Health and educational disparities are national issues in the United States.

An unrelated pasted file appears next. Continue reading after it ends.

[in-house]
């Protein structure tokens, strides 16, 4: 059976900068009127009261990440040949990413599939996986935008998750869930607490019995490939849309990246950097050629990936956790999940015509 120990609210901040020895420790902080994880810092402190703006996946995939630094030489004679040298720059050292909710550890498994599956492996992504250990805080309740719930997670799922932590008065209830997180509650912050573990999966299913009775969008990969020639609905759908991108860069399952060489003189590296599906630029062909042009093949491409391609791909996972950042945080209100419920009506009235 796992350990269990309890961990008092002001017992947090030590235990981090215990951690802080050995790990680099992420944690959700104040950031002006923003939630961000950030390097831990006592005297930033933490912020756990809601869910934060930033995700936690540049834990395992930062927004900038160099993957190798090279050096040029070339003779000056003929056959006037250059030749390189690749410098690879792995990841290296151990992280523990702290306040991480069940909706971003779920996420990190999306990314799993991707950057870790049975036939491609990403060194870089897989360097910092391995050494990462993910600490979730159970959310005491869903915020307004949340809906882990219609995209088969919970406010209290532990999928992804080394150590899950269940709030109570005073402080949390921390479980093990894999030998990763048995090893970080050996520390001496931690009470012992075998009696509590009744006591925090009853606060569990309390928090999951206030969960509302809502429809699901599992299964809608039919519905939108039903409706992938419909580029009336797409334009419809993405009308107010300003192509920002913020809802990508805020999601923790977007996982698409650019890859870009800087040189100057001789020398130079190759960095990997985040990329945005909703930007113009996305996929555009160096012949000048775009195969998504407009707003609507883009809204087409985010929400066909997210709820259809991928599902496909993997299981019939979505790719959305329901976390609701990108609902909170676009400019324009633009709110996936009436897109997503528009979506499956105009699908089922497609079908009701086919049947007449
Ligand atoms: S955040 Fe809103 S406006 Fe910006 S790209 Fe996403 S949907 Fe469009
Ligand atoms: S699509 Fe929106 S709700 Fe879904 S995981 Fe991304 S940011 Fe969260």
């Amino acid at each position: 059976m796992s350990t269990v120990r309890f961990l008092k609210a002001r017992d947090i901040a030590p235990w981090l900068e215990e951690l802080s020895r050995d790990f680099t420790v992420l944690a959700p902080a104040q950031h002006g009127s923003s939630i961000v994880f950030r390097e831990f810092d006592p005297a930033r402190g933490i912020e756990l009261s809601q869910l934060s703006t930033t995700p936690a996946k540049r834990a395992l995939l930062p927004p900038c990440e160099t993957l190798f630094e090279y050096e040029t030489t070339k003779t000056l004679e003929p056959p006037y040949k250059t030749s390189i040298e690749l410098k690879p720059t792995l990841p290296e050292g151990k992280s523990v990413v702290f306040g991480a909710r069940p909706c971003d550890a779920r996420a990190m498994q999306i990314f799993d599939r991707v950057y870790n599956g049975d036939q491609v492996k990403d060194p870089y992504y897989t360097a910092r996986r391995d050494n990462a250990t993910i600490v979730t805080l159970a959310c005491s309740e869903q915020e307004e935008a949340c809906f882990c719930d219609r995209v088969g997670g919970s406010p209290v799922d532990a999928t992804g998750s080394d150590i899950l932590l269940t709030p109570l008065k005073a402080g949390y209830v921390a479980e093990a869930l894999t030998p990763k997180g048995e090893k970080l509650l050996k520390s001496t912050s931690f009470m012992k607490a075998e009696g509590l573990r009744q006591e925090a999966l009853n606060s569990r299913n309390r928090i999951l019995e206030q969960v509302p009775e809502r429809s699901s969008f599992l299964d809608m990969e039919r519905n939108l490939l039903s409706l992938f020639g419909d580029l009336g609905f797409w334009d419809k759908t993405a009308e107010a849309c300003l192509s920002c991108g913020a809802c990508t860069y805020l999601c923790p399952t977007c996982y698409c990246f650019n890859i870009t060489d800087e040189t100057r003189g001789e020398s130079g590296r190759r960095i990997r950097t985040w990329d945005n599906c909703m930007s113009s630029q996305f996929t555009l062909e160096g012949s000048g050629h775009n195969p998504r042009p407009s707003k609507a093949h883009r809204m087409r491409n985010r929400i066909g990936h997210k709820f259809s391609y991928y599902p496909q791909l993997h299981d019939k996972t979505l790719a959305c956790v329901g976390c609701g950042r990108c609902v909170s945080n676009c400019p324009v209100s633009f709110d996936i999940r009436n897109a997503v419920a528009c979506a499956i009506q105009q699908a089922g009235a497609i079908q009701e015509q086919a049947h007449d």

Health and educational disparities are national issues in the United States. career and are given the support they can reach their goals including obtaining a health professions degree; (2) underserved high school students are able to forecast their own success if given the right resources; and (3) community engagement would be key to the program’s success. With this perspective the authors describe the HSTA and its framework and viewpoint including the underlying theories and pedagogy from study in the fields of education and the behavioral/interpersonal sciences. They then offer evidence of the program’s success specifically for African American college students including graduates’ high college-going rate and overwhelming intention to choose a health professions major. Finally the authors describe the benefits of the HSTA’s community partnerships including providing mentors to college students adding legislative language providing tuition waivers and a budgetary collection item devoted to the program SN 38 and securing system funding from outside sources. Health disparities and educational disparities are national issues.1-5 They may be particularly troublesome in rural West Virginia a state that ranks among the worst in obesity-related illnesses6-8 and in educational attainment.9 10 To add to the complexity of dealing with these issues health care professionals from underserved backgrounds are more likely than others to provide health care to underserved populations.11-14 However the process of nurturing educationally disadvantaged SN 38 college students to be successful in college and in health professions school is costly 15 16 time consuming and energy intensive.17 Programs targeting college students in marks K-12 must wait 20-30 years for results. Furthermore programs focusing on students for the first time at the college level often miss college SN 38 students from underserved populations due to the barriers these students face before reaching college.18 19 In the early 1990s the Association of American Medical Colleges’ Project 3000 by 2000 spurred the West Virginia University or college School of Medicine to action. University leaders SN 38 started the Western Virginia Health Sciences & Technology Academy (HSTA) a pre-college system in 1994 to address the serious problems of an undereducated workforce and a large medically underserved populace SN 38 in Western Virginia. We began the program with three beliefs. First if underrepresented high school students have potential and the desire to pursue a health professions career and are given the support they can reach their goals including obtaining a health professions degree. Second underserved high school students are able to forecast their own success if given the right resources. Finally community engagement would be important to the system’s success. The partnership between the community and the HSTA offers allowed for the program’s sustainability and offers nurtured the college students’ success in turn conditioning the communities in which graduates live and work. With this perspective we offer findings from your 1st 14 years of the system. We focus on key aspects of the HSTA’s success in recruiting and preparing health professionals from underserved populations. About the HSTA Of all HSTA college students 32 are African American 63 financially disadvantaged and 73% SN 38 the 1st in their family members to attend college. We select college students from a pool of capable applicants recruited by community leaders. Those who communicate the strongest interest greatest potential and the most need for support are chosen. In 1994 the HSTA began with 44 college students from two Western Virginia counties. Right now the program serves approximately 800 underrepresented high school students (marks 9-12) each year from nearly half the counties in LKB1 the state. College students enter the HSTA in the ninth grade and matriculate if they maintain a 3.0 or better GPA attend 70% of the HSTA functions attend two summer time campus experiences (camps) complete 75 hours of community services and abide by all disciplinary guidelines. Successful graduates are eligible for tuition waivers to all state-supported colleges or universities health professions schools and many graduate schools. Each summer time college students have the opportunity to participate in one of four.